One of the things I love about virtual presentations is the richness of the backchannel conversation — the chat that accompanies a presentation. When people don’t have to worry about interrupting others and they’re free to discuss things in parallel, the conversation explodes.
It can be overwhelming for speakers and participants alike, but it’s a great way to capture a lot of insights, answer many, many questions, and start an ongoing conversation.
A few weeks ago, I gave a presentation on microblogging. There were 150+ participants. 51 people actively used the chat to share their thoughts during the presentation, typing in 461 messages in total. Topics ranged from beginner questions about getting started to advanced questions involving multiple tools.
I saved the chat transcript and uploaded it along with my session materials. Another participant converted the text transcript into a spreadsheet that also summarized messages by author. The spreadsheet also tagged replies with the ID of the person being replied to.
I reviewed the chat spreadsheet and categorized useful messages, assigning the following keywords:
- Value: related to the value of microblogging (13 messages)
- Process: incorporating it into your day (15 messages)
- Network: growing your network (12 messages)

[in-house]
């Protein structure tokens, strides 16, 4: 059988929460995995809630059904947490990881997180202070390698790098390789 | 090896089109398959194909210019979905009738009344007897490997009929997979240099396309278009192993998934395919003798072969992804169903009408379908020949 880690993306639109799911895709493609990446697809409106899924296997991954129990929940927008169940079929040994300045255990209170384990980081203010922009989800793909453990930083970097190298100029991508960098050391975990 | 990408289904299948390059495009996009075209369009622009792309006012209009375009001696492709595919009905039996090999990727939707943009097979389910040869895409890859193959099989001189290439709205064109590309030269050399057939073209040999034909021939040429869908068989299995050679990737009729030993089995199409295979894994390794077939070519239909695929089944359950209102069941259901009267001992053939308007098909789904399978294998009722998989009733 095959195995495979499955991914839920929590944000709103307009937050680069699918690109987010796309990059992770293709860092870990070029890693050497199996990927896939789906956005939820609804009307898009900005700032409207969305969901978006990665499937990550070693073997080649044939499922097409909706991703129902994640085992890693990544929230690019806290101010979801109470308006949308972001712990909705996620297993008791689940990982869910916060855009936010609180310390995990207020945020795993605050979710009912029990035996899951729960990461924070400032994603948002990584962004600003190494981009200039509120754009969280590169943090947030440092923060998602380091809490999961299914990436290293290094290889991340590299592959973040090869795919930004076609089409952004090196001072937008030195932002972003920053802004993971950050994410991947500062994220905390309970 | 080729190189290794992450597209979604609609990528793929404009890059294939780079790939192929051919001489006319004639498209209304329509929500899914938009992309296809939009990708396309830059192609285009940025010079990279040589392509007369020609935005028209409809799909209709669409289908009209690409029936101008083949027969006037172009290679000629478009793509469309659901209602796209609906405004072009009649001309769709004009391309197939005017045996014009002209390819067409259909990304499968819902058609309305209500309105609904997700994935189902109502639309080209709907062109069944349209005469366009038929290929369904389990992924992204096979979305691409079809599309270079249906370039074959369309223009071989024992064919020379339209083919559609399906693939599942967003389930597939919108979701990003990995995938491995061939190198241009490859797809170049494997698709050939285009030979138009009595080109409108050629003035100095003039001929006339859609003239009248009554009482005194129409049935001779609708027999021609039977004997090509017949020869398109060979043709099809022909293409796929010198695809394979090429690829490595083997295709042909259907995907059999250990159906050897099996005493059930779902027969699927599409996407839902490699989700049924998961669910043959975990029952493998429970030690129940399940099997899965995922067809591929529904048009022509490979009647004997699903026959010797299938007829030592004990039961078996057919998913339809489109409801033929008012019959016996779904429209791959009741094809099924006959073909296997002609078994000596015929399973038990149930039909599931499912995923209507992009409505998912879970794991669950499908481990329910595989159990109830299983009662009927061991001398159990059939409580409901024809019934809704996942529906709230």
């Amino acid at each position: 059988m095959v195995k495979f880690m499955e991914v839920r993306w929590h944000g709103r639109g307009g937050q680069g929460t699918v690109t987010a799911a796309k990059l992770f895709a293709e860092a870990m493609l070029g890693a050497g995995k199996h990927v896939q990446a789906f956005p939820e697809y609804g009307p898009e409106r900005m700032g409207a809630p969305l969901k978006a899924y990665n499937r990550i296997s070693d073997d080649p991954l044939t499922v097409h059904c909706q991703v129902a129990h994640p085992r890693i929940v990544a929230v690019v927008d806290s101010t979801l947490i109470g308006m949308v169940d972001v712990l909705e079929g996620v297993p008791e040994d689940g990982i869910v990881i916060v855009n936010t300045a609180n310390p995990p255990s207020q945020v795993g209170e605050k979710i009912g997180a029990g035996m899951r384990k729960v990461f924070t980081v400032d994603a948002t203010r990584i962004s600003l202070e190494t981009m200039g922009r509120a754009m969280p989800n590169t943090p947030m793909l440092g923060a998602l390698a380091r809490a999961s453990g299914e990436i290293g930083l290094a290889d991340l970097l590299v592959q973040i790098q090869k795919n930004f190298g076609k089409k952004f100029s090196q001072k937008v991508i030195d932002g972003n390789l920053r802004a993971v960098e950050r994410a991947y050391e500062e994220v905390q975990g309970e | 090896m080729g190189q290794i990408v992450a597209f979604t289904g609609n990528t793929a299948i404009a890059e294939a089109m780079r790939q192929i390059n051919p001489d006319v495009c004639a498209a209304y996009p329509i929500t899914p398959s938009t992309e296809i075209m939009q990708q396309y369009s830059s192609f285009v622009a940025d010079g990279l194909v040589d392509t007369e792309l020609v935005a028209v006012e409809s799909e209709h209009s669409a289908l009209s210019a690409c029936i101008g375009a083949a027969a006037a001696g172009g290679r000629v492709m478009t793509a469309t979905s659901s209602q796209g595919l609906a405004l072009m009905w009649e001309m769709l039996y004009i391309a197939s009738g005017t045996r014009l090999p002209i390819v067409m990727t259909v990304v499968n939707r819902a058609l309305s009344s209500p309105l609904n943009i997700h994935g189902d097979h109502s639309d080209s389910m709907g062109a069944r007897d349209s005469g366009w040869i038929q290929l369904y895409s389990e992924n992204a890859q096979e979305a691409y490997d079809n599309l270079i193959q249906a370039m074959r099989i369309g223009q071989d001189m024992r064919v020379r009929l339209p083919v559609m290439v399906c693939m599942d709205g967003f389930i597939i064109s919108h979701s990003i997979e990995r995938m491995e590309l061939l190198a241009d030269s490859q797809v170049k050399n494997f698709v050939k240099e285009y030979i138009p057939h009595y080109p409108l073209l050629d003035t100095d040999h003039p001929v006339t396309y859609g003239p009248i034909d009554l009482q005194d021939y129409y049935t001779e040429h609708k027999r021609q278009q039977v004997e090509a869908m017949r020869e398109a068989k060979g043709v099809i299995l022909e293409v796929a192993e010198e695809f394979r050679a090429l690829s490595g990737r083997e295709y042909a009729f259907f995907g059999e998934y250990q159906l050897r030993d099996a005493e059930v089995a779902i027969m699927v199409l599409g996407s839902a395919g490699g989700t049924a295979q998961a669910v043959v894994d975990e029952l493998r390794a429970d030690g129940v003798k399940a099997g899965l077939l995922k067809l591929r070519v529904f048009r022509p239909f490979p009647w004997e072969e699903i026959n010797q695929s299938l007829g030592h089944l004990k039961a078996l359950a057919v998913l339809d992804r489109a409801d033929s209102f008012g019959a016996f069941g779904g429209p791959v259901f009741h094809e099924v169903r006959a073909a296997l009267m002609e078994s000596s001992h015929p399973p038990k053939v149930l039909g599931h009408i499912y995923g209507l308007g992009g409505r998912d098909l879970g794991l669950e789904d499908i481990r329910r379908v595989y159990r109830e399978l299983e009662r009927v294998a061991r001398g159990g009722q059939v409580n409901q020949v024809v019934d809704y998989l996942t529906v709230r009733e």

- Tools: discussion of specific tools to make things easier (26 messages)
- Challenges: what’s difficult and how to deal with it (15 messages)
- Adoption: meta-conversation about microblogging (10 messages)
- Personas: managing multiple personas (10 messages)
- Takeaways: short summary (14 messages)
- Next: things to explore next (12 messages)
There were many messages I didn’t categorize because they repeated information, were related to the teleconference itself, or were part of the general back-and-forth.
As usual, IBMers like talking about tools and sharing tool-related tips. You should’ve seen us during Dan Roam’s presentation on the Back of the Napkin – we were fascinated by the drawing tools he used! ;)
It’s interesting to see how people cluster around topics, too. When I look at the spreadsheet, I can see who cares a lot about adoption, who’s interested in personas, etc.
I’m sure there’s been research on the analysis of conversations. The backchannel is like Internet relay chat (IRC), after all, and IRC has been around for decades. I wonder how the real-time extra channel of speaking influences the flow of the backchannel and vice versa. I wonder how we can get better at picking up ideas and following up on them. I wonder how we can get better at strengthening the newly-formed connections.
In a real-life presentation, it would be difficult to have all these conversations and to get this kind of insight into what people care about. A presentation backchannel where people can chat is an incredibly powerful tool, and I’m looking forward to helping learn more about making the most of it!